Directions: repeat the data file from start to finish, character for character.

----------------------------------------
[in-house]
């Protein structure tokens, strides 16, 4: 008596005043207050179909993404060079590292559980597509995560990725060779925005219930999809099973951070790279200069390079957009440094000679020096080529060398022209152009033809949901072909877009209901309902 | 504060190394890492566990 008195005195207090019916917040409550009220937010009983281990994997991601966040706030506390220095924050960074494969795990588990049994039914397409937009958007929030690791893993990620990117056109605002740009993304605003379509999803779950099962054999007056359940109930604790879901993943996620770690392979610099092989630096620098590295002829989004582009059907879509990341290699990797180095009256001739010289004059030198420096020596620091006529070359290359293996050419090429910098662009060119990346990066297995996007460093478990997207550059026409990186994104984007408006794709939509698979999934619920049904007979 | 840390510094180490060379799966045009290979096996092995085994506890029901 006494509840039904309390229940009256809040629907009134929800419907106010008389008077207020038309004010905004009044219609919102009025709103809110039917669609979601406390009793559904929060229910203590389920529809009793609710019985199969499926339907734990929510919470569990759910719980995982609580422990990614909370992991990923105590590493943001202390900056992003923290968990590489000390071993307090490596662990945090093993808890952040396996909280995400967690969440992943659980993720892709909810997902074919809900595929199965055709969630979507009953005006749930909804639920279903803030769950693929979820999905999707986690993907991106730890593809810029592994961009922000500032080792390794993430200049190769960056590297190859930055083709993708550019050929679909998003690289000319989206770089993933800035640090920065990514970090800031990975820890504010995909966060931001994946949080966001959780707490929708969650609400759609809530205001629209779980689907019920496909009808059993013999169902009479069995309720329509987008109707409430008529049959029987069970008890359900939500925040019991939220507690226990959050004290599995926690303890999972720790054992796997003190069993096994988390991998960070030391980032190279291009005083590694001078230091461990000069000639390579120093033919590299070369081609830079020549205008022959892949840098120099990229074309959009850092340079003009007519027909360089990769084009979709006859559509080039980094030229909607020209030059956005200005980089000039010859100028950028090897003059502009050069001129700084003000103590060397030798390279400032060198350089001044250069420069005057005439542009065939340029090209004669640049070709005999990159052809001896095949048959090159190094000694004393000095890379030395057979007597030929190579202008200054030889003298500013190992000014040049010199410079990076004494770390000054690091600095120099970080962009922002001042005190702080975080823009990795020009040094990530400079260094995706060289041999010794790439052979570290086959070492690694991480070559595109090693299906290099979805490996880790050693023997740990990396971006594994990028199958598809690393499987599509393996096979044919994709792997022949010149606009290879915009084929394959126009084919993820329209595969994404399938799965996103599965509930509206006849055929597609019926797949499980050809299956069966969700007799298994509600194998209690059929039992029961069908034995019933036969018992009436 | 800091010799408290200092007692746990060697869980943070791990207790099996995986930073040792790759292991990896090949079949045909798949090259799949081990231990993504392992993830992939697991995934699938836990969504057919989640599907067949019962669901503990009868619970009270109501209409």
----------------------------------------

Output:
[in-house]
């Protein structure tokens, strides 16, 4: 008596005043207050179909993404060079590292559980597509995560990725060779925005219930999809099973951070790279200069390079957009440094000679020096080529060398022209152009033809949901072909877009209901309902 | 504060190394890492566990 008195005195207090019916917040409550009220937010009983281990994997991601966040706030506390220095924050960074494969795990588990049994039914397409937009958007929030690791893993990620990117056109605002740009993304605003379509999803779950099962054999007056359940109930604790879901993943996620770690392979610099092989630096620098590295002829989004582009059907879509990341290699990797180095009256001739010289004059030198420096020596620091006529070359290359293996050419090429910098662009060119990346990066297995996007460093478990997207550059026409990186994104984007408006794709939509698979999934619920049904007979 | 840390510094180490060379799966045009290979096996092995085994506890029901 006494509840039904309390229940009256809040629907009134929800419907106010008389008077207020038309004010905004009044219609919102009025709103809110039917669609979601406390009793559904929060229910203590389920529809009793609710019985199969499926339907734990929510919470569990759910719980995982609580422990990614909370992991990923105590590493943001202390900056992003923290968990590489000390071993307090490596662990945090093993808890952040396996909280995400967690969440992943659980993720892709909810997902074919809900595929199965055709969630979507009953005006749930909804639920279903803030769950693929979820999905999707986690993907991106730890593809810029592994961009922000500032080792390794993430200049190769960056590297190859930055083709993708550019050929679909998003690289000319989206770089993933800035640090920065990514970090800031990975820890504010995909966060931001994946949080966001959780707490929708969650609400759609809530205001629209779980689907019920496909009808059993013999169902009479069995309720329509987008109707409430008529049959029987069970008890359900939500925040019991939220507690226990959050004290599995926690303890999972720790054992796997003190069993096994988390991998960070030391980032190279291009005083590694001078230091461990000069000639390579120093033919590299070369081609830079020549205008022959892949840098120099990229074309959009850092340079003009007519027909360089990769084009979709006859559509080039980094030229909607020209030059956005200005980089000039010859100028950028090897003059502009050069001129700084003000103590060397030798390279400032060198350089001044250069420069005057005439542009065939340029090209004669640049070709005999990159052809001896095949048959090159190094000694004393000095890379030395057979007597030929190579202008200054030889003298500013190992000014040049010199410079990076004494770390000054690091600095120099970080962009922002001042005190702080975080823009990795020009040094990530400079260094995706060289041999010794790439052979570290086959070492690694991480070559595109090693299906290099979805490996880790050693023997740990990396971006594994990028199958598809690393499987599509393996096979044919994709792997022949010149606009290879915009084929394959126009084919993820329209595969994404399938799965996103599965509930509206006849055929597609019926797949499980050809299956069966969700007799298994509600194998209690059929039992029961069908034995019933036969018992009436 | 800091010799408290200092007692746990060697869980943070791990207790099996995986930073040792790759292991990896090949079949045909798949090259799949081990231990993504392992993830992939697991995934699938836990969504057919989640599907067949019962669901503990009868619970009270109501209409």